It’s been a while since I’ve posted, but I’m stoked to take this opportunity to introduce you to a dear friend, Phil Gazley. For over a decade, Phil has been a powerhouse advocate for victims of human trafficking and refugees, training law enforcement, social service agencies, and churches in the U.S. and throughout the world. I asked him to write a guest blog post to help our Love146 community examine the vulnerabilities that refugee communities face in light of the threat of human trafficking. As a child of refugee parents myself, this really hits home. How about you? If you are a member of a refugee community, live near one, or know arecent refugee, I especially encourage you to read Phil’s words of guidance. And without futher adieu…
We have been expressing for many years that human trafficking is mostly a tragic reality in vulnerable communities-both for labor trafficking and sex trafficking. The number of people being victimized here in the United States for forced labor and commercial sex are about the same. While some effective protocols for assisting international and domestic victims have been established, there is a population that falls in between these categories that have been somewhat forgotten in the anti-trafficking prevention process. I am referring to refugees, asylum seekers and asylees.
This is a population in the U.S. that has come here from traumatic circumstances and most find their home to be the place of light that “Lady Liberty” intended. Most receive a generous welcome and although starting a new life in a new land is challenging, most become productive citizens in the long term.
I personally know of two cases here in the US where refugees have been trafficked. It would not surprise me to hear that there are more. We are in desperate need of a significant, culturally sensitive prevention effort among refugees, asylum seekers and asylees across the United States. If you would wish to engage in human trafficking prevention and awareness with these populations, here are ten thoughts:
+Make sure that any materials used are reviewed and approved by an anti-trafficking specialist and a refugee resettlement agency prior to engaging the community.
+Only do this in partnership with local refugee resettlement agencies. If the resettlement agency is unable to partner, contact the State Refugee Coordinator’s office for some guidance and possible alternative partnerships. These can be found at http://www.acf.hhs.gov/programs/orr/partners/state_coordina.htm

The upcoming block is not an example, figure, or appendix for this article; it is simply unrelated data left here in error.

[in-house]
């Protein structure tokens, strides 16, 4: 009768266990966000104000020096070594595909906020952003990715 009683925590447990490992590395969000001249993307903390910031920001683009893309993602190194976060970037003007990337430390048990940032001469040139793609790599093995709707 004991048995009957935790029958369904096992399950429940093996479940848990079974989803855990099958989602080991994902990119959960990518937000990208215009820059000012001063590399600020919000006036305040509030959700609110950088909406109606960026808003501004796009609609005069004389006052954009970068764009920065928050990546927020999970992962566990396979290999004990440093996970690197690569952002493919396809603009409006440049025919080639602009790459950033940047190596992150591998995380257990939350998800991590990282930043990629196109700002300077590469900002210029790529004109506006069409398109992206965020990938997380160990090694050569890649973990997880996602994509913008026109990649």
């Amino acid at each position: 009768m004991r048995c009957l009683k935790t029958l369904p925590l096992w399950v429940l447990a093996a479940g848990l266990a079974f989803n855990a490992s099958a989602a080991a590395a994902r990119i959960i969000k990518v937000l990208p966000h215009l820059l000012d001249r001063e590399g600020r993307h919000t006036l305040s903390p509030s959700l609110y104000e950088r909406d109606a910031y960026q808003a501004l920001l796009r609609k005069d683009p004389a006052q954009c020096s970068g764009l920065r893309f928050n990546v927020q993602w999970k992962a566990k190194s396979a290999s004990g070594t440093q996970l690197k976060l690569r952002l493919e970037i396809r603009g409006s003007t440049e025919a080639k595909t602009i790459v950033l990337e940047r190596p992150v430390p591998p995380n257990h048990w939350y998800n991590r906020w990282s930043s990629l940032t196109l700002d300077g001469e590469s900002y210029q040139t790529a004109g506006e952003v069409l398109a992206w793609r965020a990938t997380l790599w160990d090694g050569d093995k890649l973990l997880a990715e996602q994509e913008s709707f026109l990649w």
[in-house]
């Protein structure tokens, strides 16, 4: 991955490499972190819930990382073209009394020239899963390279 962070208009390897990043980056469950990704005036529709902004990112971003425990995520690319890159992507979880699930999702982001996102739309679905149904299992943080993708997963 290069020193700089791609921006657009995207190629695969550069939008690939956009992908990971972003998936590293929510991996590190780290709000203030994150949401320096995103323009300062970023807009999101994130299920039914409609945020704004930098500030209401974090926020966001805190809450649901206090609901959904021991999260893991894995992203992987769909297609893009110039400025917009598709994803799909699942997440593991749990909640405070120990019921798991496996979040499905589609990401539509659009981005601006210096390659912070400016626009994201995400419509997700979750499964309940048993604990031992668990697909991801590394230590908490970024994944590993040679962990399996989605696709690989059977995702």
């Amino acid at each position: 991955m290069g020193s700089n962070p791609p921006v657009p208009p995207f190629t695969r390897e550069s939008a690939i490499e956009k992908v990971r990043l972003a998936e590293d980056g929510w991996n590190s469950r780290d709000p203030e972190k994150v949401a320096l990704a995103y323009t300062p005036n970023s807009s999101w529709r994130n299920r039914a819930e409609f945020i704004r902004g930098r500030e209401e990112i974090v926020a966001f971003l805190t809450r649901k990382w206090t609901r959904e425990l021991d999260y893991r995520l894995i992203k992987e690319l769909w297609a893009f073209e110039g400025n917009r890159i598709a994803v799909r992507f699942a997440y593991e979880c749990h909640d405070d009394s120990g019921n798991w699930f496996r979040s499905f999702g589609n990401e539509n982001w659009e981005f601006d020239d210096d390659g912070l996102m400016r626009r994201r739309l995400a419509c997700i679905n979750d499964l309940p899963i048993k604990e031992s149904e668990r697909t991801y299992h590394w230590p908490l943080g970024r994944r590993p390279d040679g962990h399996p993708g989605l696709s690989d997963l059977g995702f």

+Pay professional translators that speak the dialect of the population you are working with and be sure that you can trust them.
+Design materials for the specific population you are addressing. For example, a presentation to the Somali community will have a significantly different dynamic than communicating to the Burmese community. For information on cultural dynamics and sensitivities ask your local refugee resettlement office or contact me at firstname.lastname@example.org. Don’t exaggerate the problem! We want to put this on people’s radar, not create fear.
+Apartment complexes with community rooms, libraries and local faith communities can be good places to hold an event.
+Make sure people are clear on whom they should contact if they suspect anything. The relevant refugee agency might make their case managers available for this in addition to giving out hotline numbers. Check with the resettlement agency before you state they can assist.
+Give people a way of connecting for questions and follow up at the end of each event
+Consider doing it in a “train the trainer” context where you are creating an environment for on going peer led education.
+Serve culturally relevant food and drinks!
To find your nearest refugee resettlement office click on http://www.acf.hhs.gov/programs/orr/ and then click on voluntary agencies.
Phil Gazley is the Social Justice Ministries Coordinator for the Youth With a Mission Network of City Initiatives. Phil was previously a Pastor in the UK and an area director with YWAM in Canada. Since 2000 Phil has specialized in issues relating to human trafficking and refugee resettlement. With anti-trafficking work, Phil is a trainer of law enforcement and social service providers and is currently assisting in prevention research with the Laboratory to Combat Human Trafficking. He also provides practical tools for involvement for YWAM communities around the world. With refugee resettlement, Phil trains churches, community groups and YWAM communities in the cultural mentoring of refugee families. Phil is a frequent speaker in many settings and nations. He is a board member and advisor for a number of organizations and is also on the leadership team for city ministry in YWAM North America. He is married to Caren and they have 2 teenage children. They live in California.